“The long-term effects can be a public relations nightmare,” he said. “[Faculty members and students] worry about their data, so they might not want to come to a school knowing that their data is at risk. … In the long run, you lose enrollment and quality of faculty.”
The WhiteHat report comes three months after Identity Theft 911, an Arizona-based company founded by consumer advocates and experts from the financial industry and law enforcement, released a report called “America’s Universities: A Hacker’s Dream.” The report documents some of the largest recent computer security breaches on college campuses and discusses solutions for IT decision makers and students.
Twenty-seven American colleges and universities saw personal records stolen in the first seven months of 2009, and the report concludes that a “sprawling profusion” of disparate computer networks and servers—each with a different security policy—makes IT departments “powerless to enforce any standards,” meaning student grades, credit information, and social security numbers remain vulnerable.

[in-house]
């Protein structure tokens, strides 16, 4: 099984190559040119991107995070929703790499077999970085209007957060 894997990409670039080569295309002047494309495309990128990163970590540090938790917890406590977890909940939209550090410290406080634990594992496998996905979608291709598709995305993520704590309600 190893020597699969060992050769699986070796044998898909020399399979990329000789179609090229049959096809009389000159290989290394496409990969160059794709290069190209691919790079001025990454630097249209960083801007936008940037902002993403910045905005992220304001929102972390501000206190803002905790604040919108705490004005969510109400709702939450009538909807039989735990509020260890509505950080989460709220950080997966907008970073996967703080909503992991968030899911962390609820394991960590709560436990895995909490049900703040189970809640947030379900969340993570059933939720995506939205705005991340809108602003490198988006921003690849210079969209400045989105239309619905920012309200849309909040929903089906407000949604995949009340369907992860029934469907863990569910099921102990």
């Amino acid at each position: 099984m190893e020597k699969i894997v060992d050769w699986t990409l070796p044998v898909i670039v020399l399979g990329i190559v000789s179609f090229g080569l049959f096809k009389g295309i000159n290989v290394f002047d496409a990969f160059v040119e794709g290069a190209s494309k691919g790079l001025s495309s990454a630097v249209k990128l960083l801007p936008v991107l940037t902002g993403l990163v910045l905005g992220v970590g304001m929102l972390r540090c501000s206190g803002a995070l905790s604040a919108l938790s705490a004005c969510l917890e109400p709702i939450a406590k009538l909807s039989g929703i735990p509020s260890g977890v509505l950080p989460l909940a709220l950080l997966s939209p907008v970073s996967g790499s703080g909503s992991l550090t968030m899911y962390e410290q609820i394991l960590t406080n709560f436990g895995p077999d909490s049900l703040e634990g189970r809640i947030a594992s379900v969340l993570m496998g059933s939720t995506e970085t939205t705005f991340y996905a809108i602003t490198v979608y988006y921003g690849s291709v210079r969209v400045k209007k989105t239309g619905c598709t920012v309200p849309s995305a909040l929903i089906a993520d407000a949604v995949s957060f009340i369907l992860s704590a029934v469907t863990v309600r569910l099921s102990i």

Campus IT officials said school networks often are vulnerable because thousands of students and faculty access the networks every day using their laptops or other personal mobile devices.
“Many of those we don’t own, we don’t have any management responsibility for them, and yet they do introduce problems we have to deal with,” said Robert Ono, the director of technology security for the University of California at Davis.
Ono said 35,000 computers connect to the campus’s network every day.
Centralizing campus computer networks would require categorization of personal information. In this scenario, data would be separated according to sensitivity level, the Identity Theft 911 report says, adding that no one outside the university’s financial aid department would need to know a student’s social security number.
Fohn said the culture of higher education is not conducive to airtight IT security measures. With many campus officials supporting online communication between students and faculty, Fohn said colleges have hesitated to embrace comprehensive security methods.
“There’s an open nature to colleges, and people chafe against being more restrictive,” she said. “I think that’s starting to shift because people are starting to see the need to guard sensitive personal data.”
WhiteHat Web Site Security Statistics Report